I was able to carry my ipod using this nice little running gear, it was a gift from one of my good friends. The Under Armor gear helped with the sweat and protecting my body from getting too many blisters. GU Energy Gels are a godsend when you are running up against the heartbreak hill.

A pair of good running shoes and I totally recommend Asics Gel, which I used on both my Marathons, are a must.

Lastly, I could have never run the Marathons without the love and support of my family and wonderful friends in Boston who came to cheer through the course.


“When you are inspired by some great purpose, some extraordinary project, all your thoughts break their bonds: Your mind transcends limitations, your consciousness expands in every direction, and you find yourself in a new, great and wonderful world. Dormant forces, faculties and talents become alive, and you discover yourself to be a greater person by far than you ever dreamed yourself to be.” 

Image result for ripples in water
Yoga is the cessation of the movements of the mind. Then there is abiding in the Seer’s own form.” ― Patanjali

Meditation has become a regular part of my daily life. I had meditated quite a bit when I was in middle school, fell of the track for a long time and then it was on and off for many years. In summer of 2018, a stressful day shook me up and harshly reminded me of how much I have been gifted in abundance and how I’ve been sleepwalking without ever thinking about these gifts.

Over the past few months, I have been trying to sit down in meditation for 5 minutes right after waking up and about 20 minutes in the evening before bed and it’s been helpful in calming the mind. It has been helping me clear out fears and anxieties and clarify my thinking. What is my meditation like, it’s just silent sitting, observing my thoughts, my body, my surroundings, listening and being fully present. It’s hard and I have not been able to do all of these things consistently for longer than a few seconds at a time but I know it’s a muscle that needs to be built over time.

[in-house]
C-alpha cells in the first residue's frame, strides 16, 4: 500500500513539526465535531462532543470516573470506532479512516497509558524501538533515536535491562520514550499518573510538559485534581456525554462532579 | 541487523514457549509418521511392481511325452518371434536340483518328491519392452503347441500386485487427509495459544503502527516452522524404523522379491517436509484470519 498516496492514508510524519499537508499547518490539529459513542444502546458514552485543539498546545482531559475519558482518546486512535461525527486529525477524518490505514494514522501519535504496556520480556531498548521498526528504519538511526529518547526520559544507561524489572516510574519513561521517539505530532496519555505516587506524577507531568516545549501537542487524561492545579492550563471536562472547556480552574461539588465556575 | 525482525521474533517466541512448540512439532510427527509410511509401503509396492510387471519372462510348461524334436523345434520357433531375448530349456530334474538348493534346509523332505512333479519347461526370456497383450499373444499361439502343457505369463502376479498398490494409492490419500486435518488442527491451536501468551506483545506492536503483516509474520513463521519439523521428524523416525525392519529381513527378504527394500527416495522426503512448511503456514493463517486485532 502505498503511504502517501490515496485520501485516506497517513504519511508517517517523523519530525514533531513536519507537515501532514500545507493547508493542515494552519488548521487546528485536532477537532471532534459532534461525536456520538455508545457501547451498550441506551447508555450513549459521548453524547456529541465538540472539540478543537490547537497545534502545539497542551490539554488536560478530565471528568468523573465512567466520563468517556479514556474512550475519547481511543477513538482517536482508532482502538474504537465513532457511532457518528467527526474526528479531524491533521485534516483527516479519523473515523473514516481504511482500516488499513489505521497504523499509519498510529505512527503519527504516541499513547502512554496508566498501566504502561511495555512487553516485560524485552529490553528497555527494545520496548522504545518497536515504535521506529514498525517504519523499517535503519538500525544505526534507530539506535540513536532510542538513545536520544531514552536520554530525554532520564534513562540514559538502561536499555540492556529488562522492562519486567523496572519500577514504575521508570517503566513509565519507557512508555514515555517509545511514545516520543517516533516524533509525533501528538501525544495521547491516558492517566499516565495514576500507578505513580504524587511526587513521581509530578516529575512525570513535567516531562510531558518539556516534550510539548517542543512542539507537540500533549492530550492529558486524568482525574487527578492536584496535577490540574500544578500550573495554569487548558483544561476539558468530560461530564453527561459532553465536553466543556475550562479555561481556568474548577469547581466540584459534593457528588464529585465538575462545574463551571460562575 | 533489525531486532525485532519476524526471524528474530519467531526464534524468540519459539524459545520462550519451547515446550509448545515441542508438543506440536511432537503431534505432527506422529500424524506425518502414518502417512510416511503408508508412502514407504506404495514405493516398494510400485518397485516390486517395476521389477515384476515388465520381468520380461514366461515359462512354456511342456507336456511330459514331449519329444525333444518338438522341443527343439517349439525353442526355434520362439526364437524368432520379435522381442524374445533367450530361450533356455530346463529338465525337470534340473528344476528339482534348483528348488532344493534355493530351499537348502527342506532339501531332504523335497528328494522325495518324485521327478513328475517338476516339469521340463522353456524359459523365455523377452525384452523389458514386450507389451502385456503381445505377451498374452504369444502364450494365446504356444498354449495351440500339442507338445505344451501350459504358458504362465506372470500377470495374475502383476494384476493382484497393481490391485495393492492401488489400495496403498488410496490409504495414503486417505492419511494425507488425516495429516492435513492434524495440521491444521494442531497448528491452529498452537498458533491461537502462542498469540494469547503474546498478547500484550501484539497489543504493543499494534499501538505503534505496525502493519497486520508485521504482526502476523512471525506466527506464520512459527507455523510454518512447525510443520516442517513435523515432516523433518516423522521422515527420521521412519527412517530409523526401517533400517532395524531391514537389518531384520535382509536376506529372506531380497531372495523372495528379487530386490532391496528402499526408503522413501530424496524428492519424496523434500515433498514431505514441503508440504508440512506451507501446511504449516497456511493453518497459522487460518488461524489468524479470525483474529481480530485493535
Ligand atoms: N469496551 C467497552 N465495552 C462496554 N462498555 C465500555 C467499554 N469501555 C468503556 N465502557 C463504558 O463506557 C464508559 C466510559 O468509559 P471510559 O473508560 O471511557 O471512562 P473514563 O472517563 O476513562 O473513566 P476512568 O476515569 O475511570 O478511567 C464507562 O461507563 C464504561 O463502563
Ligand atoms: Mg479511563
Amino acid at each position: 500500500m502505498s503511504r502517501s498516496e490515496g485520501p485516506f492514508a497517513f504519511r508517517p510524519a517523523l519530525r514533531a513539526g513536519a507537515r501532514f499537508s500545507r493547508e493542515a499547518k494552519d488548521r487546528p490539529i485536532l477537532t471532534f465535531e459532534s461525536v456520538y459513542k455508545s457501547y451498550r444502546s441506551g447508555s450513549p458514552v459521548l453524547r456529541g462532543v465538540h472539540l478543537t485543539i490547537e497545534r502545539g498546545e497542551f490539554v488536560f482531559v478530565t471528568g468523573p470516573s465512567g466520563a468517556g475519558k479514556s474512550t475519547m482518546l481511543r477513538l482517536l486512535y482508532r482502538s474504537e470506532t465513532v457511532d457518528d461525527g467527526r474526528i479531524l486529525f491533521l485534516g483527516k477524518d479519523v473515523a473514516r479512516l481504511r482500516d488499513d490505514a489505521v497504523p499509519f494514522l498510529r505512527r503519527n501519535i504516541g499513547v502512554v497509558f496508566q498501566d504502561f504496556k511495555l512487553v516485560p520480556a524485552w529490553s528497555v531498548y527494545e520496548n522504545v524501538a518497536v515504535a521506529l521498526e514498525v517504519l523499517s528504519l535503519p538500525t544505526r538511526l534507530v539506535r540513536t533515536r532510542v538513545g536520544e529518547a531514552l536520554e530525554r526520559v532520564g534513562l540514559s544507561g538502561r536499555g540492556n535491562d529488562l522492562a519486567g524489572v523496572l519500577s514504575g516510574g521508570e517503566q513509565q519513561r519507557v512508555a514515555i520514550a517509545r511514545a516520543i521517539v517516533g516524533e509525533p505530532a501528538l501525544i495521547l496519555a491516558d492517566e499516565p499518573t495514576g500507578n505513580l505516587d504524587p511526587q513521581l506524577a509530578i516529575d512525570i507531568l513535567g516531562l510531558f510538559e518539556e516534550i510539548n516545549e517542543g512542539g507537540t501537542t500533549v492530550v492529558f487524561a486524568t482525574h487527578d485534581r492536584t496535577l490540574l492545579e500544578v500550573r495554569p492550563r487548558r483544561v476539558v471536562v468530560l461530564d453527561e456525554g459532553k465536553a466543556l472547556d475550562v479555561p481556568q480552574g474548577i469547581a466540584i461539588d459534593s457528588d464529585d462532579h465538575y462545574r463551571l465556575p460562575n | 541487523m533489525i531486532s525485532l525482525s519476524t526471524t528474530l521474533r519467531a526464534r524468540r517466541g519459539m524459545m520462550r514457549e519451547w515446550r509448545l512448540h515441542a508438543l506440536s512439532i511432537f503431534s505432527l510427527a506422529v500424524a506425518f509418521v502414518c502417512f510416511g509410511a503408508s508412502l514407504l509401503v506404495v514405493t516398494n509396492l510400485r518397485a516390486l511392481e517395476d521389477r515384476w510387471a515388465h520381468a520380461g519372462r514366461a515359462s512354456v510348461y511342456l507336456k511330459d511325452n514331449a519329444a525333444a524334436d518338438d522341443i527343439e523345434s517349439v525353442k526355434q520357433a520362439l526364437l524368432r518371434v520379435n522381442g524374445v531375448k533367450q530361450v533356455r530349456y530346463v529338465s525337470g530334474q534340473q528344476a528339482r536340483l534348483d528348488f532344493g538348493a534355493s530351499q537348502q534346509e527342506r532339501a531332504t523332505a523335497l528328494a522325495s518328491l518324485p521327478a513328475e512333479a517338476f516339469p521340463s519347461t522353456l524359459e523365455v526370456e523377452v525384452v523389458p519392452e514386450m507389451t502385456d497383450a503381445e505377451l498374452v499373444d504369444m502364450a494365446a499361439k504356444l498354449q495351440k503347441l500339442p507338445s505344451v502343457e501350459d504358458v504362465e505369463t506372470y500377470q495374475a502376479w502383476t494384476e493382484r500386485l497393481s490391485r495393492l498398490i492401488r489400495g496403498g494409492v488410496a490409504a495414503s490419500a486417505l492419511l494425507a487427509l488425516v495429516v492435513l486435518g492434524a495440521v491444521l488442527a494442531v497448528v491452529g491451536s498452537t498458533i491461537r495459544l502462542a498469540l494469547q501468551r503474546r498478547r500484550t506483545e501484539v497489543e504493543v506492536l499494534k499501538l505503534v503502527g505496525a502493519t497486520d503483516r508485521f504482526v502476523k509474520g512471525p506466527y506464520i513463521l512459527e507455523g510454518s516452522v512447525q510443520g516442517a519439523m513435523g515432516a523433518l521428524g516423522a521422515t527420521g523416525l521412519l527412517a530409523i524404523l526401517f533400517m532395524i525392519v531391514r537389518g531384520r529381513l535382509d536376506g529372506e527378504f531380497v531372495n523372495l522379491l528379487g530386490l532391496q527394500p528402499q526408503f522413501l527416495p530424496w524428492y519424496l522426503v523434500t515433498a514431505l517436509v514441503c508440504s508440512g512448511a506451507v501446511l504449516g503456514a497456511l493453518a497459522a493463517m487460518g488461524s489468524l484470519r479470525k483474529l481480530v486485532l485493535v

I have tried a few meditation apps including Calm and Headspace and the one app I have come to use regularly is In particular I use the smile meditation which runs for about 25 minutes. It relaxes my mind and body. When I’m really distracted, and desperately trying to come back to the present moment, I use the Be Here mediation which is roughly 20 minutes. Thanks to Tara Brach for her dedication, great gift of meditation to the world and for inspiring me to meditate.

“Distractions arise from habitual thought patterns when practice is intermittent.” 

— Patanjali

I’ve heard my friends say that meditation is hard, that they can’t sit quietly for so long and they get bored or distracted easily. It is true. Meditation can be hard and like many good things in life, meditation will get easier as we start practicing in small sessions, my recommendation is to do it immediately following an activity that we already do and in the beginning keep it tiny, like 1 minute. So tiny that you can’t say “I get bored, it’s long etc”. From there as you spend a few days or weeks doing 1 minute meditation, increase to 2 or 3 minutes. Meditation is a mind game and tricking the mind into believing that we are not “wasting” time sitting quietly requires increasing time spent very gradually and not trying to do it 20 or 40 minutes on day 1.

“Perhaps the biggest tragedy of our lives is that freedom is possible, yet we can pass our years trapped in the same old patterns…We may want to love other people without holding back, to feel authentic, to breathe in the beauty around us, to dance and sing. Yet each day we listen to inner voices that keep our life small.” 

–Tara Brach

Meditation can be a life long practice that can only get better and more beneficial as we grow older. As I make progress over the next few months, I’d like to wean away from guided meditation to going solo. Guided meditation is an amazing tool to keep us engaged and focused on the present moment, it’s like giving the monkey a task to repeat e.g. going up and down the totem pole. It’s necessary but it should not become a meditator’s crutch.